Alter Ego #52
This is my final issue of my subscription. Kat got it for my birthday last year, so hopefully she renewed. This was one of the better issues of the past year – and I was very interested to read about two contributors who don’t get much ink – Joe Giella and Jay Scott Pike. Joe Giella’s takes on Mike Sekowsky and Frank Giacoia were illuminating – always interesting to find out that these creators were also people with normal (and abnormal) problem. The Pike interview was of particular interest to me as he is a real enigma in the comic book world. I have been picking up Atlas romance books wherever possible lately – as they have some of the nicest artwork ever. Pike is truly a master, and has somehow remained relatively unknown. I’d love to get my hands on some of his ‘jungle’ work from the 50s. I somehow doubt that we will ever see an Essential Jann of the Jungle. Oh well, one can dream.

Tuesday, September 20, 2005

Typical Tuesday Rant

All right – feeling a little bit better today. The best part of taking some sick leave from work is the change to flop on the couch with the converter in one hand and a funnybook in the other.

I recently picked up some newer material (a breakthrough for me), and had some fun getting a feel for the current comic book scene. These included:

Plastic Man: On the Lam – Kyle Baker
It’s just like me to jump on the bandwagon after it's a flaming wreck, but I have always been interested in this now cancelled title, but had never gotten around to reading it. Brooklyn based comic guru Joe Rice recommended this title to me in a lukewarm fashion – stating that the series improved as it rolled along. I have got to say, that I liked it a lot. Was it perfect? No – but it was fresh. Much fresher than anything I’d read in a while. As I am a big fan of the Jack Cole version (and will likely post my thoughts on Art Spiegelman’s book on Cole at some point), I have always been disappointed with DC’s treatment of Plas (save for a couple of wonderful Brave and Bold appearances). This collection hit most of the right notes – a good mix of humour and action. Some of the sight gags were a little much, but bonus points were earned for the Nick Charles bit and the jab at the overly dark Dark Knight. Nice job overall – I think I’ll hunt down the rest of the series.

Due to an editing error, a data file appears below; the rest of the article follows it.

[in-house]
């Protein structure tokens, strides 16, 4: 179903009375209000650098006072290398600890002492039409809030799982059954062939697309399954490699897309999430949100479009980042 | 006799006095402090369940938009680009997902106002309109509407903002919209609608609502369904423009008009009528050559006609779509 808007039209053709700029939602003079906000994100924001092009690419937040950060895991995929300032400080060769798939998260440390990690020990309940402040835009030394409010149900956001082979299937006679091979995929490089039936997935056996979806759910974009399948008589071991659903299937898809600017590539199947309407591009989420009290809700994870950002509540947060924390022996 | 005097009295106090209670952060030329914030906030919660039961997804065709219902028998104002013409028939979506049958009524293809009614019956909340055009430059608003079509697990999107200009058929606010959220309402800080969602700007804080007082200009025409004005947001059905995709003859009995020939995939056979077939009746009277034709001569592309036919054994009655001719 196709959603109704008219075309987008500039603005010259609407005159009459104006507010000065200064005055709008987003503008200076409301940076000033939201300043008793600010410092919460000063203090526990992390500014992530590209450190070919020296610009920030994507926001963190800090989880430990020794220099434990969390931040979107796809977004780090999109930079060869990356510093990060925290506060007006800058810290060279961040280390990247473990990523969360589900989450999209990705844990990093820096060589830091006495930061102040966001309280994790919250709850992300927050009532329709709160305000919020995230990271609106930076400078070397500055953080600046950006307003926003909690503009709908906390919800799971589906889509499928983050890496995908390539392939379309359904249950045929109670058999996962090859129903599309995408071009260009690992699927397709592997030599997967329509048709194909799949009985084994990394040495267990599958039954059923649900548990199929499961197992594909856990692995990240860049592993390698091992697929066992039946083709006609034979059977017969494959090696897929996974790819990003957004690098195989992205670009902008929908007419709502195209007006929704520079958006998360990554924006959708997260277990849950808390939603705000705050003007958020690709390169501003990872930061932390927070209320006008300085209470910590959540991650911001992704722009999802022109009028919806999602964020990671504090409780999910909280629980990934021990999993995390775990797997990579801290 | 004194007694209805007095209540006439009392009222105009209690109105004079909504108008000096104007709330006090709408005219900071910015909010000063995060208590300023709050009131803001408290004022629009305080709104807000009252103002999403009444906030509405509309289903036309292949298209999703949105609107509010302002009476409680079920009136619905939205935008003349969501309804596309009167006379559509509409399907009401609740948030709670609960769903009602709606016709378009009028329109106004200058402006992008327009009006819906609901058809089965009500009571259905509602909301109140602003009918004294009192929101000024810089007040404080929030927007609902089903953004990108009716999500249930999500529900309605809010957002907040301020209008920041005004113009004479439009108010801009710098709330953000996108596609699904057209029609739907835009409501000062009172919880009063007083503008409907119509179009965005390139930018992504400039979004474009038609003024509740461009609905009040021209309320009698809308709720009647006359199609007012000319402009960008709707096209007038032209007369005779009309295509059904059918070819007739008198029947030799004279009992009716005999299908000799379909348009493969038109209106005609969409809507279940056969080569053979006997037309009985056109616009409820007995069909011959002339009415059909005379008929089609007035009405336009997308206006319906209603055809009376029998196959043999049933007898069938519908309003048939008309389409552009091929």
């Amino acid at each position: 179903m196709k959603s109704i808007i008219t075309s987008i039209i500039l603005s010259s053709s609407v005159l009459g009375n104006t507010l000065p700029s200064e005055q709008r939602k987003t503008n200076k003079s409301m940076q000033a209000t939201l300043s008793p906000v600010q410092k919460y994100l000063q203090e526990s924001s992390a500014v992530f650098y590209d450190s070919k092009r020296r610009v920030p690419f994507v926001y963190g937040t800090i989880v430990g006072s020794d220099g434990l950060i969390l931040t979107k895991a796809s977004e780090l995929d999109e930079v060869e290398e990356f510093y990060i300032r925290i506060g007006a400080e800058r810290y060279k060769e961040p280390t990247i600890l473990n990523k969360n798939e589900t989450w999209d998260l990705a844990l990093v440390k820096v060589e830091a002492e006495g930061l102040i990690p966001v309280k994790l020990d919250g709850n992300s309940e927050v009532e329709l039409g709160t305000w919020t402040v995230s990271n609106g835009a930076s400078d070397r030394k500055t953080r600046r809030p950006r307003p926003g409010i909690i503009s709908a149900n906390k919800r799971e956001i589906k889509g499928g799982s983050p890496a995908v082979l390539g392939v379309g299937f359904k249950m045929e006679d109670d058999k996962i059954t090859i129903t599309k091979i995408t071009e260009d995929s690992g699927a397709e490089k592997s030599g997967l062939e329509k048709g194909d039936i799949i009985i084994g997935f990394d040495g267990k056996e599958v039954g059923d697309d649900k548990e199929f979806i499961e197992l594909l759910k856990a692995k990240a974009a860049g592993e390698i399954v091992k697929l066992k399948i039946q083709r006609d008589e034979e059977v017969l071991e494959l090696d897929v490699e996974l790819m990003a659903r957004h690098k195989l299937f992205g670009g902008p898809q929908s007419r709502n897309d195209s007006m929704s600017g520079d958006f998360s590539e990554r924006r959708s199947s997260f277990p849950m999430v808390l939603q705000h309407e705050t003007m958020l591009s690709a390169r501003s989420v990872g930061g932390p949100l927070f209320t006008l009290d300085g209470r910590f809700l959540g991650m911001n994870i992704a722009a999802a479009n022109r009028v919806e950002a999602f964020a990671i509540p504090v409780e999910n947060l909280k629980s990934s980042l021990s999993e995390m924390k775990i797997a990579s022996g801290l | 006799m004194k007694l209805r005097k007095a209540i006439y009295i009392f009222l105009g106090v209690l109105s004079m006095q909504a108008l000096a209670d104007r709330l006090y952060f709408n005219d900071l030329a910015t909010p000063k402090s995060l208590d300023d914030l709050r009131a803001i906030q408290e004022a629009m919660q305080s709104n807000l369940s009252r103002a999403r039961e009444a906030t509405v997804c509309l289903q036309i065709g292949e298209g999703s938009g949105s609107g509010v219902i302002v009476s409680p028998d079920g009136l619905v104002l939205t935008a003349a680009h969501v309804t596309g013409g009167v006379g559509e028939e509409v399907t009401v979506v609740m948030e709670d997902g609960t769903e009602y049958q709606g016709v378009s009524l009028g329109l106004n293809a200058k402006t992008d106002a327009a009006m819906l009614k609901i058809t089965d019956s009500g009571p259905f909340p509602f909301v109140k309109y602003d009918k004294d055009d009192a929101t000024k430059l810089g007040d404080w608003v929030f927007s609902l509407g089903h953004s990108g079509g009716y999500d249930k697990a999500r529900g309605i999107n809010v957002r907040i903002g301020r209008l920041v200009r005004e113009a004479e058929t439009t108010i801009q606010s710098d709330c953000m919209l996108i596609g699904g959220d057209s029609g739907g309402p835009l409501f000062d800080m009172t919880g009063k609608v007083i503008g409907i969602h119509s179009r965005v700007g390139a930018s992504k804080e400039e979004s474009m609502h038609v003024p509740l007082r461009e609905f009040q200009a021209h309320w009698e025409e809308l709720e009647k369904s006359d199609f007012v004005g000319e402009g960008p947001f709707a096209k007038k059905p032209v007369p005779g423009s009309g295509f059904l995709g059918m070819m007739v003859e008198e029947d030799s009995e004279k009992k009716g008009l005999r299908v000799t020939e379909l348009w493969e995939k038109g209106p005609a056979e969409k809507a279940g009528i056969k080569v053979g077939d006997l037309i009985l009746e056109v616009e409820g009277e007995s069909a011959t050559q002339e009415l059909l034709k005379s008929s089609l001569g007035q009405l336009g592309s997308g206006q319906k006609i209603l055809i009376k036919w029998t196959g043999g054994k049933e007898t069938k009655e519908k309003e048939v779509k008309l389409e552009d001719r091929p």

Just read in EW about Baker’s Nat Turner book – sounds unbelievably interesting.

Solo – Darwyn Cooke
Like most sane people, I really dug DC: New Frontier, so I was happy to pick up this recommended book by Toronto native Cooke. It’s an interesting package – basically a series of vignettes playing to the auteur’s strengths. Cooke does a great job infusing new life into old characters (how’s that for clich├ęd writing?) – and I really liked his take on Slam Bradley and The Question. Man, would I ever love a Question series or mini-series by Cooke. The more I think about it, the more Cooke reminds me of a pre-lunacy Ditko.

This Gun For Hire (1942)
I have been really into Film Noir lately (maybe that’s why I enjoyed the Darwyn Cooke comic so much), so I was happy to see that TV Ontario had this playing on their Saturday Night at the Movies a month or so back. I taped it and finally got around to watching it. This movie has a great pedigree – based on Graham Greene story – starting Alan Ladd and Veronica Lake, but somehow it doesn’t all add up. Don’t get me wrong – it’s enjoyable from start to finish – but the plot is simply too muddled and the characterization of the anti-hero Raven (Ladd’s character) is straight out of a Ed Wood script (he slaps women around, but feeds stray cats!). Veronica Lake, who is so great in Sullivan’s Travels, is ask simply to stand around and look nice and her musical numbers are cringe inducing. The movie is saved somewhat by the last 30 minutes where much of the action takes place in a darkened Los Angeles rail yard, and the final showdown involved art deco office buildings, scaffolding and gas masks. Not bad, but not great.